Measuring Productivity: Or Why A Role Is More Than Just A Task

Impact Coaches Inc. – Articles
By Sandra Oliver and Antoine Laganiere

Impact’s Founder, Sandra Oliver, and Impact coach, Antoine Laganiere, are from two different generations – and they always find lots to talk about and learn from each other.

Recently, Sandra and Antoine looked at the employer/employee relationship, the shifting length of the workday, and the role honesty plays in today’s work environment. What’s a “fair work day” and are multiple jobs during the same day ok?

Sandra: I was in a grocery store recently and a man said to the cashier, “My wife has a remote job where she works less, makes more and can do a side job at the same time during her work day.” I couldn’t help wondering if the employer knew and if they were ok with it?  When did that become an acceptable norm and something we brag about? Is it right? Is it fair?

Antoine: Having two jobs or a portfolio career is something we began seeing more of during the pandemic. As well as people working fewer hours per day. It’s likely because working remotely offers more flexibility. But technology also comes into play because it provides greater efficiencies. We can do more in less time. And younger generations tend to be more enthusiastic about experimenting with and using new tech. But just because you can complete your work in fewer hours during the day, doesn’t mean you’ve done all you were hired to do.

We also have to consider the other elements that go into most roles, like contributing to the culture, mentoring others, helping to build a strong team.

In addition to the tasks you’ve been hired to do, these intangibles contribute to your full-time job. So just completing tasks is a reductionist way of looking at work. And I’m not sure it’s fair.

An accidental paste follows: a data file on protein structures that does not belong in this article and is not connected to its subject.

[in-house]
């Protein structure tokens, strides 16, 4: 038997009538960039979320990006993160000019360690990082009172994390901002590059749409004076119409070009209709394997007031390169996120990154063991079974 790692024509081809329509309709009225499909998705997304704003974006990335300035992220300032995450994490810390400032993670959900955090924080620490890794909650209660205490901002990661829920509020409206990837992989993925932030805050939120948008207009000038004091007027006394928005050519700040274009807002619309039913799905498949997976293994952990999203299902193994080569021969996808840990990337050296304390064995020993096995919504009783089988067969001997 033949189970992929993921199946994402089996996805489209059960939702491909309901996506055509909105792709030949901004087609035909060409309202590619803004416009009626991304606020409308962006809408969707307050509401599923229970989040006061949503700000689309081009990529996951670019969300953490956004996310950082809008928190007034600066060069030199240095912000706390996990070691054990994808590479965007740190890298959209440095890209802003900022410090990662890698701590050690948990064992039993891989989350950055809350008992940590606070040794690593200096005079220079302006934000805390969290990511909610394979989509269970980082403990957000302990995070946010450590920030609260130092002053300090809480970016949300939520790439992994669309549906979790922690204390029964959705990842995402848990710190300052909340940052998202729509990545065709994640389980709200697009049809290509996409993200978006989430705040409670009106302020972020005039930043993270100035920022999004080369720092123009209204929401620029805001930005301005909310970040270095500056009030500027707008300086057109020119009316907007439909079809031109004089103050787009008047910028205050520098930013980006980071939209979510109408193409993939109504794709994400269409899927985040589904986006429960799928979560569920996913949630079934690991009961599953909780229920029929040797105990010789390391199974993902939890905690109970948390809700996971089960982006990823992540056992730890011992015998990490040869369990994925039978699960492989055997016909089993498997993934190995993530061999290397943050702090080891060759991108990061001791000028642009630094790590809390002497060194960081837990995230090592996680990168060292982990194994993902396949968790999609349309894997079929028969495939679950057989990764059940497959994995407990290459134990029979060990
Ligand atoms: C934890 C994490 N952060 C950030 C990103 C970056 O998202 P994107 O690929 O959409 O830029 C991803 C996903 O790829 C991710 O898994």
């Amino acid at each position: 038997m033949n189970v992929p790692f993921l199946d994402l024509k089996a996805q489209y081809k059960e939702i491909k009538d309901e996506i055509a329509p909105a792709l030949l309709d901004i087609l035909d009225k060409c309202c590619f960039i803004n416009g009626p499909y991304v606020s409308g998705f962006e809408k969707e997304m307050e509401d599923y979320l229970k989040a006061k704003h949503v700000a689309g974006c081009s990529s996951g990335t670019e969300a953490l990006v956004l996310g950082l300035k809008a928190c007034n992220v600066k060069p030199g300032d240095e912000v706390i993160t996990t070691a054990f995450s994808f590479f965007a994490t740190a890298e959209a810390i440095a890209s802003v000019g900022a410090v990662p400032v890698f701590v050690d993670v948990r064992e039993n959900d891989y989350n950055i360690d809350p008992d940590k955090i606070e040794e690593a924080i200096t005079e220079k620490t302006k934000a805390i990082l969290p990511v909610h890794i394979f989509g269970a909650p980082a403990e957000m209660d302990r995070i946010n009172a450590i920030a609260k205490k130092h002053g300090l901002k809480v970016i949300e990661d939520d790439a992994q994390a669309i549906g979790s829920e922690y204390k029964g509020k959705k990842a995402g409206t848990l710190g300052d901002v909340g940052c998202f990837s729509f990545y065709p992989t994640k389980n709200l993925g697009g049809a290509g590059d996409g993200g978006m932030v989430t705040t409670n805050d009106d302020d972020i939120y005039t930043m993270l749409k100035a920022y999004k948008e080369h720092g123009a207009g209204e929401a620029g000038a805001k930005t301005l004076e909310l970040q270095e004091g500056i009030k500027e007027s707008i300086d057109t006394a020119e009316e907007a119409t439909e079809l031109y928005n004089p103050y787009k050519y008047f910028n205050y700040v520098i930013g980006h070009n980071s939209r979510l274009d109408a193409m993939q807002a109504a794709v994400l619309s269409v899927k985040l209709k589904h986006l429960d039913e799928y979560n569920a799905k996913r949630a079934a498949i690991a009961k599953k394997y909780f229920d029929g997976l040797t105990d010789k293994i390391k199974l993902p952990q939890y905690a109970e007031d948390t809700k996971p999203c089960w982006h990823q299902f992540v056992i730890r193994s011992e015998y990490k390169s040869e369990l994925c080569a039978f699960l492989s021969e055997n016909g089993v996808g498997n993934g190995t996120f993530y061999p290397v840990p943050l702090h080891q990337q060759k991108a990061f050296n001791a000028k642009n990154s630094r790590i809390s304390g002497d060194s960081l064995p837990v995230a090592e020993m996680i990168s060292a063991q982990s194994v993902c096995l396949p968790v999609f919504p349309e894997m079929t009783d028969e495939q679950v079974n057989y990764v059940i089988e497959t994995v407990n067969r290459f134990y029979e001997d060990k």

Sandra: Absolutely. As an employer, you’re also paying for innovation and creativity, passion and drive. You’re investing in the future when you hire someone. You’re paying for them to learn the role, be trained and mentored. Which means the employee is going to be less productive for a period of time. The employer invests time and money in employees, promoting them into new positions, giving them resources, like training courses and coaches. Employers are hoping employees will “give back” by developing colleagues, contributing to the team and the company. Flexibility has to work both ways. If you leave early to deal with personal issues, you should also be prepared to give personal time to help out at work, when needed. And I’m not sure the younger generations see that part.

Antoine: I think this gap among the generations is partly because of the pendulum swing from the collective to the individual. The older generations were much more focused on serving the collective, both at work and with family, with less attention on the individual needs. Whereas for the younger generations, everything is more on the individual front and ‘what works for me’. Which isn’t necessarily a bad thing, it’s just shifted. But we can aim for greater balance between the individual and the collective – for people from both generations.

Sandra: Right – it just requires more dialogue. If you’re an employee and your individual needs are important, you need to have the conversation with your employer about them. Look for ways you can meet your individual needs, while also serving the organization’s needs. Work, like any relationship, is a two-way street.

Antoine: It’s important to recognize that for both sides there are unwritten rules. And just because you can’t see them, doesn’t mean they’re not there. Making sure both sides communicate, are aware of and acknowledge these intangibles will help everyone get what they need to succeed.

Sandra: Yes.

Dialogue is really important. And so is being honest. Tell your employer the arrangement you’d like to have and get their buy-in.

Trust is critical and it’s important to operate in a way that recognizes your job is bigger than mailing it in or just completing tasks. It’s also contributing to a team, building an environment, and growing an organization. So, in fact, the employer is paying for your time and attention as much as they’re paying for the tasks you do. It’s a rare employer who will want to pay you while you manage two jobs during the same 9 to 5 day.

Impact Coaches Inc. – Articles

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